Last week, the Colombian government and the rebel group signed a peace treaty to end the 52-year conflict that had rattled the region. The historic deal, which came with a major apology from the rebel group to "all the victims of the conflict," now awaits approval from Colombian voters.
Colombians will vote Sunday for a referendum in which they must answer "yes" or "no" regarding a single question: "Do you support the final accord to end the conflict and build a stable and lasting peace?"
An approved ballot measure would allow the government to formally end a conflict that has led to more than 220,000 deaths
and displaced 5 million people over the life of the conflict. It would also begin the FARC's formal tradition from Marxist rebel group into a left-wing political party with 10 political seats.
Case for reparations
As part of the deal, thousands of FARC fighters would leave the jungle and head to U.N.-sponsored camps where they would be expected to give up their weapons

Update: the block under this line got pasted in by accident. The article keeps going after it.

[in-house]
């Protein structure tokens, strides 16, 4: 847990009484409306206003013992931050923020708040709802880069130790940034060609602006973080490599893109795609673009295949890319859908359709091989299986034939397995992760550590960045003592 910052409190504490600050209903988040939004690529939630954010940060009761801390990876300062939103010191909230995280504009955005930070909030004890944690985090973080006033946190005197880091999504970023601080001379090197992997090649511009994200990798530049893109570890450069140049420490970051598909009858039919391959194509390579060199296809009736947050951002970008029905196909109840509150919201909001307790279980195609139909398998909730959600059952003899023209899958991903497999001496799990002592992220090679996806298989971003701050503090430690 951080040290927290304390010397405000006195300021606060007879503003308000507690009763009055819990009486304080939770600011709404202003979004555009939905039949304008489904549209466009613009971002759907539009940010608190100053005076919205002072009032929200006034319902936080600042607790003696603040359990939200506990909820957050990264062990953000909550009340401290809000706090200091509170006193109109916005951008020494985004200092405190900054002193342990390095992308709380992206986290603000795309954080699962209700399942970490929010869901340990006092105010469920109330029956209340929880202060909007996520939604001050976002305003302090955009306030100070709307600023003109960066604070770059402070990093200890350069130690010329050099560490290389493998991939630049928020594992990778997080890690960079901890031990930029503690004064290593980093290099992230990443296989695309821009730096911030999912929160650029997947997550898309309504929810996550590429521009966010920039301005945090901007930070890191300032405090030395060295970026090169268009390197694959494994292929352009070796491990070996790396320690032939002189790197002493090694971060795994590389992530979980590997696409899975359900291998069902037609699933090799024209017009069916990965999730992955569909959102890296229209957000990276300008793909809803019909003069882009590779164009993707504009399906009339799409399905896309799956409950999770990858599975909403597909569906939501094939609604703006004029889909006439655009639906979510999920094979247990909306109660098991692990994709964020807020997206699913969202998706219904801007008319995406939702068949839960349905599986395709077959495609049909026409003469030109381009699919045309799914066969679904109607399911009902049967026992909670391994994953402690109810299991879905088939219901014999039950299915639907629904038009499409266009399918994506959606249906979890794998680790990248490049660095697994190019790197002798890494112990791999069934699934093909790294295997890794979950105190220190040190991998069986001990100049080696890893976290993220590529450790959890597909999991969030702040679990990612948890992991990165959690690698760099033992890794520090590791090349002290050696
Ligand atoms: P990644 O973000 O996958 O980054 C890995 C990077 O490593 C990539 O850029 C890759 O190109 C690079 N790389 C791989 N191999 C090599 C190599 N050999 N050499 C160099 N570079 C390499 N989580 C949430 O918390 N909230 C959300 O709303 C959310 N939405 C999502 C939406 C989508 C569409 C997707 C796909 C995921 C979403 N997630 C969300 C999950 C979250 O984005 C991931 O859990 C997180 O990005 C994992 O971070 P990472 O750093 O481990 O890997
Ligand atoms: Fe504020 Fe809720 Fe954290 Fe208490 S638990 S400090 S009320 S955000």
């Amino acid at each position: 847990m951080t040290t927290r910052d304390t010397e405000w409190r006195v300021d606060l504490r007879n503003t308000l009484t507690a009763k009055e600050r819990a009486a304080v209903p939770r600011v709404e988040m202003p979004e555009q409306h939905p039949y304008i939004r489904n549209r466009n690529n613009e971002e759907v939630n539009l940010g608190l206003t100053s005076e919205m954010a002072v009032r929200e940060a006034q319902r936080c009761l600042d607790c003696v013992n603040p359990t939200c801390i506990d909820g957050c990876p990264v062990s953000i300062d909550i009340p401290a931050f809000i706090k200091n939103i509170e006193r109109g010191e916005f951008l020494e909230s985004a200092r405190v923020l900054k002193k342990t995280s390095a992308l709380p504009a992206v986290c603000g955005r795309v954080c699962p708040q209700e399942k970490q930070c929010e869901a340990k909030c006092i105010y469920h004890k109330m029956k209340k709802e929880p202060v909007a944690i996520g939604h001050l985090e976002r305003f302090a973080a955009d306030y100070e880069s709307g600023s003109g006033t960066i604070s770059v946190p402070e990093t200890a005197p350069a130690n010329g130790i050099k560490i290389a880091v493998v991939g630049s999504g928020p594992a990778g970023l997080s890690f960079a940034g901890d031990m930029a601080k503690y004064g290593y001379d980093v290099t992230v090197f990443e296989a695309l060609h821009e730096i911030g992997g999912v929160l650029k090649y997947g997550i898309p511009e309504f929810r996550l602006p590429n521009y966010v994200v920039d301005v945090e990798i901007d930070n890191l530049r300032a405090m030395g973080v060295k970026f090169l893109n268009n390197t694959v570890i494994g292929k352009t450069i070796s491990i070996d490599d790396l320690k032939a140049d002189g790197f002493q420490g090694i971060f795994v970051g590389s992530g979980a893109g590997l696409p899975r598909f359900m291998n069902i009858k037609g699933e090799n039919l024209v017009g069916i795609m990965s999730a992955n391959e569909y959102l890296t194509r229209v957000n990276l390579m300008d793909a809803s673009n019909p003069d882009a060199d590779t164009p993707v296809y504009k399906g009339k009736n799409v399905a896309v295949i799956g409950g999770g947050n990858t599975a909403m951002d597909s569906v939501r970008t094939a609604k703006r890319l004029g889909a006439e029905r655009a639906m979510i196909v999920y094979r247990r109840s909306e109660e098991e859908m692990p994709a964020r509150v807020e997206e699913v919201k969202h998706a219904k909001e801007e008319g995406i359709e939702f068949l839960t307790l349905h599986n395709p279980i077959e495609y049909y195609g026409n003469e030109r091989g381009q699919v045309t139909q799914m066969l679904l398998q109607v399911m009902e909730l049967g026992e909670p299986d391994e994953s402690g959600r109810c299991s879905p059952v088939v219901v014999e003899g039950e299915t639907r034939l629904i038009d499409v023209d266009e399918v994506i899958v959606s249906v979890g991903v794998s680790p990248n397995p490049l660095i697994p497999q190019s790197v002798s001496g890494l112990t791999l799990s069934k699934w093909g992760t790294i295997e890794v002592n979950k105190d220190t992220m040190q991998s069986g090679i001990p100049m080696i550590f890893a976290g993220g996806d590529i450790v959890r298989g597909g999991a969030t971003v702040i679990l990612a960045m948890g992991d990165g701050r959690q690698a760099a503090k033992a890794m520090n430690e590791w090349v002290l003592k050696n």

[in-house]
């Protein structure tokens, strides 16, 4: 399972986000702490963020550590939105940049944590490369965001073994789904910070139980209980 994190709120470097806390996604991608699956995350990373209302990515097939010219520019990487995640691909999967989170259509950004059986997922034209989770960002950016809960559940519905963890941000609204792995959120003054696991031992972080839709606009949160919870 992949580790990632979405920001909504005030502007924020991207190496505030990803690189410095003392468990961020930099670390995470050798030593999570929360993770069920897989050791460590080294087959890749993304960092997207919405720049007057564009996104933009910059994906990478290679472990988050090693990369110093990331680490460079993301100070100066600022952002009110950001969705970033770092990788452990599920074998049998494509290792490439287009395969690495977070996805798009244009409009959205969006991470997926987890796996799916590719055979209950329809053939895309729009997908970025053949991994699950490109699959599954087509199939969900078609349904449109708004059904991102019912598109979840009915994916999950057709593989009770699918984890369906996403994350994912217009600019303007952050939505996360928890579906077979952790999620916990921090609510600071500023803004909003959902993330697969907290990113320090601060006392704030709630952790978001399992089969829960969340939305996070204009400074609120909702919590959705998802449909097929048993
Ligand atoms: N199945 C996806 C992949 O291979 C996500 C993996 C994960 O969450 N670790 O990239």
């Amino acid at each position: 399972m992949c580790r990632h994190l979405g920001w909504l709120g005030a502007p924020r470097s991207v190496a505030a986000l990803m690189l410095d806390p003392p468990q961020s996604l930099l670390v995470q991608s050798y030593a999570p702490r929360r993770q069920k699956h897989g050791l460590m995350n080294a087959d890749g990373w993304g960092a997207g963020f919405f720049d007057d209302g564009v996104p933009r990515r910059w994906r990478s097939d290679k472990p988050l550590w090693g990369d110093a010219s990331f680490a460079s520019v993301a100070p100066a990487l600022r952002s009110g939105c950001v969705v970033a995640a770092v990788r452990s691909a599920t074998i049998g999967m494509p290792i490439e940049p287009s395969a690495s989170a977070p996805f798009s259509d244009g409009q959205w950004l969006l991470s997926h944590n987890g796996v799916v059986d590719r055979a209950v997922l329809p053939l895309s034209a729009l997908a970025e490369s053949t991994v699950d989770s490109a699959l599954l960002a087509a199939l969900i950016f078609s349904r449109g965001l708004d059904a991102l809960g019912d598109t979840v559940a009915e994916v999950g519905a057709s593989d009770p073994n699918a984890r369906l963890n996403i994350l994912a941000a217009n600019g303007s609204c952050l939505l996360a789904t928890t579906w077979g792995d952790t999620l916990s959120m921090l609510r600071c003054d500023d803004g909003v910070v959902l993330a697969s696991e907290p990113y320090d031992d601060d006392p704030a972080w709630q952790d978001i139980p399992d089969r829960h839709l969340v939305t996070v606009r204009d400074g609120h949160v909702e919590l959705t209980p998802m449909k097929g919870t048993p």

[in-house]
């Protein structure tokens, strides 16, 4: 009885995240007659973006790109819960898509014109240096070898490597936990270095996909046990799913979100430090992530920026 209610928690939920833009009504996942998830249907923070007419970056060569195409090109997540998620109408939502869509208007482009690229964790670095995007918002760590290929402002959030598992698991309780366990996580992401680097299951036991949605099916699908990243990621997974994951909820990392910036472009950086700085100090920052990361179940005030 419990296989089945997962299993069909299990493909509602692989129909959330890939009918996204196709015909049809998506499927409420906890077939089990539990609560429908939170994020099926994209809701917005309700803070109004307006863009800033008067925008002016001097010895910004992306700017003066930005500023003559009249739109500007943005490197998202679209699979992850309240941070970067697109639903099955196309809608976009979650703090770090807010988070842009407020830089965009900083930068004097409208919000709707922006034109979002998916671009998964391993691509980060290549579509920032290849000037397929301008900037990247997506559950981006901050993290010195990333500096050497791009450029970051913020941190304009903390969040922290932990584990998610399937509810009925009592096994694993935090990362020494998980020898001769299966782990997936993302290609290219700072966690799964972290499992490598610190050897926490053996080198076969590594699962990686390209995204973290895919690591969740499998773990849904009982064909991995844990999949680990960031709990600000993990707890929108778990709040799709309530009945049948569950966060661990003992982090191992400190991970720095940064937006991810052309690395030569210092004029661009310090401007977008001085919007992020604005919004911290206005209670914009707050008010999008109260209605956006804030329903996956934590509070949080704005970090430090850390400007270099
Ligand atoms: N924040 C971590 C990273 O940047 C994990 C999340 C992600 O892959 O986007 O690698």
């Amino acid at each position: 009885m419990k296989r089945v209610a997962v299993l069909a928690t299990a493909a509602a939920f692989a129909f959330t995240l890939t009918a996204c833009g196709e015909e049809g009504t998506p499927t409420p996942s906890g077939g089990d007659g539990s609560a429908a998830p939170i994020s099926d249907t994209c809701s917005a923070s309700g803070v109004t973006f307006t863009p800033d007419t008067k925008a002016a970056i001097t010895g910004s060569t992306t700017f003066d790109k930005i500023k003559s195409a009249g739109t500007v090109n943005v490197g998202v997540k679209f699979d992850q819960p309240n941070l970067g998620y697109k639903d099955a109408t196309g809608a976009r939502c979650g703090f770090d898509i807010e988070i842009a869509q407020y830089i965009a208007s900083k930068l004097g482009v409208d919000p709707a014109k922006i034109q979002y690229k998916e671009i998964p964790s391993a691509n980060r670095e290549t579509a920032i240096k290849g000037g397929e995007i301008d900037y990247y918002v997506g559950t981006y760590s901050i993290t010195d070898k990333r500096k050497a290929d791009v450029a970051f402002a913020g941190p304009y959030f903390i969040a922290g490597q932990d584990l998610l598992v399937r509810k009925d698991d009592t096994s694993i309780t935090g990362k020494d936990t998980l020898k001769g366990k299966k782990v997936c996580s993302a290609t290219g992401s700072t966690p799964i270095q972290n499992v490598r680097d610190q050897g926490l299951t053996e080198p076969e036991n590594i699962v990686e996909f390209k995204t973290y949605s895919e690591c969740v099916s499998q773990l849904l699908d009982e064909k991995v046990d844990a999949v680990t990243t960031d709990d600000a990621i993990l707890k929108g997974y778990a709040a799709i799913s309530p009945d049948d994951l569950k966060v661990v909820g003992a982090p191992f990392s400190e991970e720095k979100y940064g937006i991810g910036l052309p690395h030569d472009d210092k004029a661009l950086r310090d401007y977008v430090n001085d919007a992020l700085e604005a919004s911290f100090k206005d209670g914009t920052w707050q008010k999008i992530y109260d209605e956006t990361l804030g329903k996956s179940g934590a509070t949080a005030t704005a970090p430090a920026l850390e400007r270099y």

. Fighters who confess to war crimes will avoid jail time. They would instead face up to eight years of undefined "effective restrictions of liberty."
In addition, FARC leaders said in a statement Saturday that they would begin to declare to the government its "monetary and non-monetary resources" that had shaped its wartime economy.
The announcement comes as a stark reversal from the rebel group's earlier insistence that it did not have the money to pay for reparations. It's unclear how much each victim would be paid.
Will there be enough turnout?
Colombian President Juan Manuel Santos confirmed the news of the reparations via Twitter.
"As a result of the [peace] agreement, the FARC pledge to hand over resources to compensate the victims," he tweeted.
Earlier in the peace deal talks, FARC leaders had said they wouldn't be able to pay reparations because their money had gone to fund their war effort. Now the guerrillas' assets will be declared during the six-month disarmament period established in the peace accord should voters approve the measure.
FARC leaders are hoping that's enough incentive to get more than 4 million Colombians to the polls today. In order for the measure to pass, at least 13% of the country's registered voters must say "yes" to the ballot question.